Rebecca Rolland: In the book I talk about three things. And the three main principles are just A, which stands for being Adaptive. Which means to really go with the flow of a child’s mood and temperament.

For example, if they’re feeling very active in the morning, go with that and do more active things or talk then. Or if they talk much more in the evening when they’re relaxing, notice this and go with their flow.

And B is for Back and Forth. That’s just to notice what the balance is between our talking as adults, and then children’s talking, and to make sure that we have a good balance. That it’s not just one person doing most of the talking.

And C stands for Child Driven. That’s the principle where we are trying to think about what is on a child’s mind or what’s sort of fascinating to them, or even what’s worrying them in the moment, and starting conversations from there.

I think if we can keep those three principles in mind, we’re much more likely to have a conversation that feels bonding to us.

How Curious Waiting helps you understand how to motivate your child to cooperate

Sue Meintjes: That sounds very good, thanks. Do you have any other ideas to use these methods and principles to encourage a child to cooperate?

Rebecca Rolland: You can apply this to a lot of other things. Especially if you can link something the child is interested in with something the child has to do.

For example, I have one child that really likes games and competing and trying to win things. So, I can turn things like say brushing your teeth into kind of a game, “Let’s see who can get to the bathroom quicker,” or “Let’s see if you can really make two minutes of brushing your teeth.”

That’s one example of how you can tie a child’s interest or motivation into a task that maybe isn’t so interesting or fun. Now, that obviously wouldn’t work for all kids. It really depends on what a child’s individual motivations are. But the Curious Waiting part really helps you notice what those motivations are.

Sue Meintjes: Thanks, this has been very insightful and helpful. Just before we finish up, is there anything else you wanted to add related to what you shared today?

Rebecca Rolland: The only thing is that I think these strategies are especially important now, post pandemic, when we’re trying to think about how we help children build relationships and feel connected. Especially when many kids are feeling anxious or stressed.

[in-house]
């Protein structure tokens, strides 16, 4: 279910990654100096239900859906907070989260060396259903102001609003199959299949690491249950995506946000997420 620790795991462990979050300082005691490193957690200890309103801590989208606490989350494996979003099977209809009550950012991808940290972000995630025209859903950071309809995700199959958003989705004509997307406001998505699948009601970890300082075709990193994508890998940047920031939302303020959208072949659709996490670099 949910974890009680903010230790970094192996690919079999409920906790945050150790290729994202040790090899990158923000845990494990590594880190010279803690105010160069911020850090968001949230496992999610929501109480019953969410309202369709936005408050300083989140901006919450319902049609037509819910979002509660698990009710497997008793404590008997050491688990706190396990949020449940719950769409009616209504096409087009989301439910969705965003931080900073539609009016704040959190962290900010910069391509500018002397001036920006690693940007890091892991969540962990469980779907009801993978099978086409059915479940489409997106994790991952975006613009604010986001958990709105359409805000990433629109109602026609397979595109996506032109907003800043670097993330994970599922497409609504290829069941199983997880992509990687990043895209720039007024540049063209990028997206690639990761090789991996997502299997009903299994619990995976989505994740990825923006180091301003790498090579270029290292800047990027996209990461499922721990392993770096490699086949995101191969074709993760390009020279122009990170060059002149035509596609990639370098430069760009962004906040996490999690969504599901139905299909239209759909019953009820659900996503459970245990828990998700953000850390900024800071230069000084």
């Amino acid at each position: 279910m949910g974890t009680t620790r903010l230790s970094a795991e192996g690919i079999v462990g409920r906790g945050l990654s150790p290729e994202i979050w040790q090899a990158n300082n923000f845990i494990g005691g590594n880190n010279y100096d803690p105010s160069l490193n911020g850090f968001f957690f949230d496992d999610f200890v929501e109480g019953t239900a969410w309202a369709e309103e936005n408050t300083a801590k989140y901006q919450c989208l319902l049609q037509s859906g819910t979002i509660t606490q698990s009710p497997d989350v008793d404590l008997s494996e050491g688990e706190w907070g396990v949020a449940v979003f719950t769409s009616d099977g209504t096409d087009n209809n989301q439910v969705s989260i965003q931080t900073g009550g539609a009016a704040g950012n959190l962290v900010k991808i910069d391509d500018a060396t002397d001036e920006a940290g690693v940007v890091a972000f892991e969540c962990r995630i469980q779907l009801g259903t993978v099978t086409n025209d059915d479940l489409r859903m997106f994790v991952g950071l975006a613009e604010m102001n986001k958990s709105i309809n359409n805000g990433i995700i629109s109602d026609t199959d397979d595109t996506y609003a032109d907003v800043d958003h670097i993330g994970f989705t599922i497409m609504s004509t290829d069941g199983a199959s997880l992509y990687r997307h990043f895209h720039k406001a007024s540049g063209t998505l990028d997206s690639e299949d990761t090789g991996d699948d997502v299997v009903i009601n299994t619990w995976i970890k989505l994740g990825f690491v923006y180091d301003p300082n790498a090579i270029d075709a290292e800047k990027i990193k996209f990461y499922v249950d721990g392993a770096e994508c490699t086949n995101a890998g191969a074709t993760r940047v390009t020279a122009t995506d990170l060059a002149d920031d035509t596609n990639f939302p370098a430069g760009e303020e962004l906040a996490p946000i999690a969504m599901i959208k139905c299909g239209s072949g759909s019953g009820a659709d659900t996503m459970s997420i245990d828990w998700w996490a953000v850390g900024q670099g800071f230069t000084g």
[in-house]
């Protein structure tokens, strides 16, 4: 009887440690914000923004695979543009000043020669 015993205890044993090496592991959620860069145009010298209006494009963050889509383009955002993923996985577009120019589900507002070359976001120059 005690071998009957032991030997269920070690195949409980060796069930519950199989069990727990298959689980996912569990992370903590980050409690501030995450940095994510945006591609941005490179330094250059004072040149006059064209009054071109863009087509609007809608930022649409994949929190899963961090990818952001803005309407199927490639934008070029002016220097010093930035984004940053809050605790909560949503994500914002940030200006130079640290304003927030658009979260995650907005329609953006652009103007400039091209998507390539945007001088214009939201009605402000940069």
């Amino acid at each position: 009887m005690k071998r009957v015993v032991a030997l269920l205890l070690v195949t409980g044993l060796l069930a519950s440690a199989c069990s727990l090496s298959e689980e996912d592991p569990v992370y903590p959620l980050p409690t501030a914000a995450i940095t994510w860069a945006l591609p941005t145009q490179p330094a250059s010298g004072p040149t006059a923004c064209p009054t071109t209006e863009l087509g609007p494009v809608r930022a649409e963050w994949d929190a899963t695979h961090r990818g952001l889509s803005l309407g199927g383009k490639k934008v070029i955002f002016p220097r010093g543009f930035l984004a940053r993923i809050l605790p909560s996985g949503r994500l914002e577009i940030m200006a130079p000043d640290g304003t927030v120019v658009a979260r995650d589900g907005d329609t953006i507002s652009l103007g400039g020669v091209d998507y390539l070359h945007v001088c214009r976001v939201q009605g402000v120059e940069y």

It doesn’t have to be that we do these things all of the time and put even more stress on parents, but I think if we can think about these in kind of little micro doses or just doing a couple times a day for a few minutes a day, it can really help children feel more connected now.

Action steps

Here are my action steps that I got from this interview. I hope you’ll find these useful as well:

  • Try to practice Curious Waiting with your child next time they are engaged in an activity
  • Think of areas where you can give your child more control and power
  • Think of some occasions where you enforced your way of doing things where it wasn’t really necessary, and then set the intention to give your child more control next time
  • Next time your child come talks to you, put your phone away and focus your full attention on your child
  • Try to have a child-driven conversation with your child, without having any of your own agenda except listening to them and their interests
  • Visit Rebecca’s website ( here, read her blog on Psychology Today here, or connect with her on Facebook here

This interview is part of How To Get Kids To Listen: Leading International Parenting Experts Reveal Their Best Secrets For Getting Kids To Cooperate, an ebook containing a collection of interviews I did with parenting experts from around the world.

I asked each expert one simple question: What is your best strategy for getting kids to listen and cooperate? and then listened as they shared their best parenting tips and advice.

How To Get Kids To Listen is available for free download here